The problem has been the utterly false messaging that has flooded out there about the COVID pandemic, the massive politicization of the pandemic, and the drawing of sharp tribal lines in the sand about what works and what doesn’t to control the pandemic.

      As a result, lots of Americans of ALL AGES are confused, misinformed, or twisted by their political beliefs into doing things that only make it more likely that they will either get COVID and/or help spread it further. Here’s a sampling

      1. Masks – wow, what a political sh–storm this turned into. The CDC first said they didn’t work, then said they sort of did, and their guidelines still don’t make it mandatory. The Denier-In-Chief (DIC) and his Lapdog-In-Waiting continue to refuse to wear one, setting huge examples for their followers. As a result, NOT wearing a mask has become an emblem of Personal Freedom and Liberty for Americans of this political persuasion.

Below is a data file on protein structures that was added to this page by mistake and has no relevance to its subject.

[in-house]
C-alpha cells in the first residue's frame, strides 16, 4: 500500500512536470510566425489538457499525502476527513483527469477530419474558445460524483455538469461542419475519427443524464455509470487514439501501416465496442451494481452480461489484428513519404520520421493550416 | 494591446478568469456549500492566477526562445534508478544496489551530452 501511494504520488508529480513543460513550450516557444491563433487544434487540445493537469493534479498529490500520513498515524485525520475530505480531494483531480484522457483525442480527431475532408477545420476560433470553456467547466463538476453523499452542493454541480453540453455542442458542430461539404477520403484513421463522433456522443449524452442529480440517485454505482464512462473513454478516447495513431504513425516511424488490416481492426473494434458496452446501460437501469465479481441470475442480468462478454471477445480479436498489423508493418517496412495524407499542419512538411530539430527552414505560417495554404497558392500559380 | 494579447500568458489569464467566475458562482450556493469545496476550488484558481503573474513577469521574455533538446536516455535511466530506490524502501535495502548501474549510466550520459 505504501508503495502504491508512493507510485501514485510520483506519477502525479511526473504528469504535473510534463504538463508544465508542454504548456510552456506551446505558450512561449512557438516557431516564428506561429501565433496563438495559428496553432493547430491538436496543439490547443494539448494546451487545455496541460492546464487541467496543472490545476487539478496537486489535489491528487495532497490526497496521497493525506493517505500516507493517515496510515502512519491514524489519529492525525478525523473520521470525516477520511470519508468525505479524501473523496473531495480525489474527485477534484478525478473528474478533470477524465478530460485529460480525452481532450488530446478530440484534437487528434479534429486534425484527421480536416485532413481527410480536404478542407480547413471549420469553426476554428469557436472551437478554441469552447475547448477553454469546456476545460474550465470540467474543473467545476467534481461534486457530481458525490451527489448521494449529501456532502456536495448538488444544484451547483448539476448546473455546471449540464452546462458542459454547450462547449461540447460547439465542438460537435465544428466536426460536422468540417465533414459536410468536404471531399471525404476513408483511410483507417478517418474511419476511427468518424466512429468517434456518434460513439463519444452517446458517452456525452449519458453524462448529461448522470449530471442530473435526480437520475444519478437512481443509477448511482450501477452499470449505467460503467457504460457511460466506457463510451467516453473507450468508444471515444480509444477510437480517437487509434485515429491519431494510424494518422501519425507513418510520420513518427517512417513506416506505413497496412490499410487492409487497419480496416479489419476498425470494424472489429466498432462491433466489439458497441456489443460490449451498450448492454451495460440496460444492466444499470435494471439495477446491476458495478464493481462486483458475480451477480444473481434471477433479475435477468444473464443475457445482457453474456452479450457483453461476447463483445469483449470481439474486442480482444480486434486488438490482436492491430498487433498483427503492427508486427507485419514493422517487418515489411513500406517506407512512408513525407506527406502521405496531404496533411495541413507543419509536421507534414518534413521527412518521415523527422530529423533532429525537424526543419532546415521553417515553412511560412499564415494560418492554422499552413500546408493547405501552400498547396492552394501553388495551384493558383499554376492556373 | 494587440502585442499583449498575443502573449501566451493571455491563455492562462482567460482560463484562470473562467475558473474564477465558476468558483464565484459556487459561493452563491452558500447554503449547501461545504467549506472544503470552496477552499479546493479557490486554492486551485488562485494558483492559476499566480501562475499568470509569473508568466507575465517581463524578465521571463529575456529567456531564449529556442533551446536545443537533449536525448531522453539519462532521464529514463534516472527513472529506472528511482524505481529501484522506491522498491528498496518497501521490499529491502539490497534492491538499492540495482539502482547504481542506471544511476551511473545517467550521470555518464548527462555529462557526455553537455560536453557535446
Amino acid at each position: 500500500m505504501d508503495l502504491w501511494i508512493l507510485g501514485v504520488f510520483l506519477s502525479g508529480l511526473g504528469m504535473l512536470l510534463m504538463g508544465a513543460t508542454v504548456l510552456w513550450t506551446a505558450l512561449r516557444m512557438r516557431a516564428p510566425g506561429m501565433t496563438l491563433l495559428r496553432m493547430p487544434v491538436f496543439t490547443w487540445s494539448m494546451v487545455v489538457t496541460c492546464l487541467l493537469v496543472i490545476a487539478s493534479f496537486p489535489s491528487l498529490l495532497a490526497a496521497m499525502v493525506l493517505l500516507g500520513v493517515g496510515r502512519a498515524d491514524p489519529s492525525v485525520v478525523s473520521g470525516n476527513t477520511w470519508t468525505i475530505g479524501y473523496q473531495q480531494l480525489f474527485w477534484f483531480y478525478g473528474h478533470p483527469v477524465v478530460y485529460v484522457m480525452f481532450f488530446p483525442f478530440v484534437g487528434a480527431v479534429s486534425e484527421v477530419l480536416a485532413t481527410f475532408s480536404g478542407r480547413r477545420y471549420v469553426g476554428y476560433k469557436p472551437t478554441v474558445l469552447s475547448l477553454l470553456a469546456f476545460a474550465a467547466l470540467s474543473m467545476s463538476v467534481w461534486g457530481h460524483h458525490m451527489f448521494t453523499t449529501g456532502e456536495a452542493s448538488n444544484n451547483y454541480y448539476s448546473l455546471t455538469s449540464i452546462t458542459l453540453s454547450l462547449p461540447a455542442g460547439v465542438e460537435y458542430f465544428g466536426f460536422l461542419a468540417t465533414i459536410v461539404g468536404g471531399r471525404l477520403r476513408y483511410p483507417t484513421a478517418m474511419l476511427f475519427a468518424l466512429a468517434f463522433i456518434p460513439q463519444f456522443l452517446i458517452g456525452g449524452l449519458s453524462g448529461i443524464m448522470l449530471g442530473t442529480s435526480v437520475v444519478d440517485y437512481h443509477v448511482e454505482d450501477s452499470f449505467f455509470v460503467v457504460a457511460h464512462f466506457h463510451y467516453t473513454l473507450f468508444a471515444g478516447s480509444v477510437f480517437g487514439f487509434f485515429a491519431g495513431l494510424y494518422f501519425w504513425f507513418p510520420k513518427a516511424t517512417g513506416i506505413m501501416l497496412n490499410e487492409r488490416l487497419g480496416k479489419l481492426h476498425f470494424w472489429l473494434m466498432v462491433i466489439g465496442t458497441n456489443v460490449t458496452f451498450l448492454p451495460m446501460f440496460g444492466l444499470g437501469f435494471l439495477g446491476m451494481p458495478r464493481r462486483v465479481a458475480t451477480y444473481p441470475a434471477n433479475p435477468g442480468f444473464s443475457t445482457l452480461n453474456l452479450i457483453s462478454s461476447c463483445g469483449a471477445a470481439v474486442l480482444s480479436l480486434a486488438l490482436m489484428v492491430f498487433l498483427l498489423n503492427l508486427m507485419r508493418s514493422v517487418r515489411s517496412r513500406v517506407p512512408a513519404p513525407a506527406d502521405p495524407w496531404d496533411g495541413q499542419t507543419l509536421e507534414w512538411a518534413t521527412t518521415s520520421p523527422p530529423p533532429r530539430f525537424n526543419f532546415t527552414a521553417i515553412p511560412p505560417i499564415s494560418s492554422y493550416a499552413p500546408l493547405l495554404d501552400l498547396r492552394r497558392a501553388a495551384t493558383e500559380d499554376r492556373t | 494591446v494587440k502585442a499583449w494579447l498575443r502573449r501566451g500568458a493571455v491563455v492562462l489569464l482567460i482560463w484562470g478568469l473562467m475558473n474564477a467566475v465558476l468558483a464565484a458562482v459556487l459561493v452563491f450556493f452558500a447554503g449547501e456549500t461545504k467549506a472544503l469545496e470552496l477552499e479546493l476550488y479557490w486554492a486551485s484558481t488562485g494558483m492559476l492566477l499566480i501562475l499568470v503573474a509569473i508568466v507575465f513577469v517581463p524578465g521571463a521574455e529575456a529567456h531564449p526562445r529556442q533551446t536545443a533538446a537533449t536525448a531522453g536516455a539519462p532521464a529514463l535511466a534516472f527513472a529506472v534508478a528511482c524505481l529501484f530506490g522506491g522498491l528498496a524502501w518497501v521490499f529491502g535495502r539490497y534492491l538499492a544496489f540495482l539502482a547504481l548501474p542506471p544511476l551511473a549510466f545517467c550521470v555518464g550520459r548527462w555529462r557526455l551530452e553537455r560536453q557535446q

For well over a hundred years, the sanitary requirements of the operating room has meant that everybody inside except the patient absolutely wears a mask. Doesn’t that tell you something? Recent studies have confirmed that masks help a lot. Masks can even help you avoid getting COVID, not just prevent an infected person from spreading it, depending on how good of mask you’re wearing. So yeah, you don’t need to self-isolate, go ahead and go out there and mingle with people, but WEAR A MASK!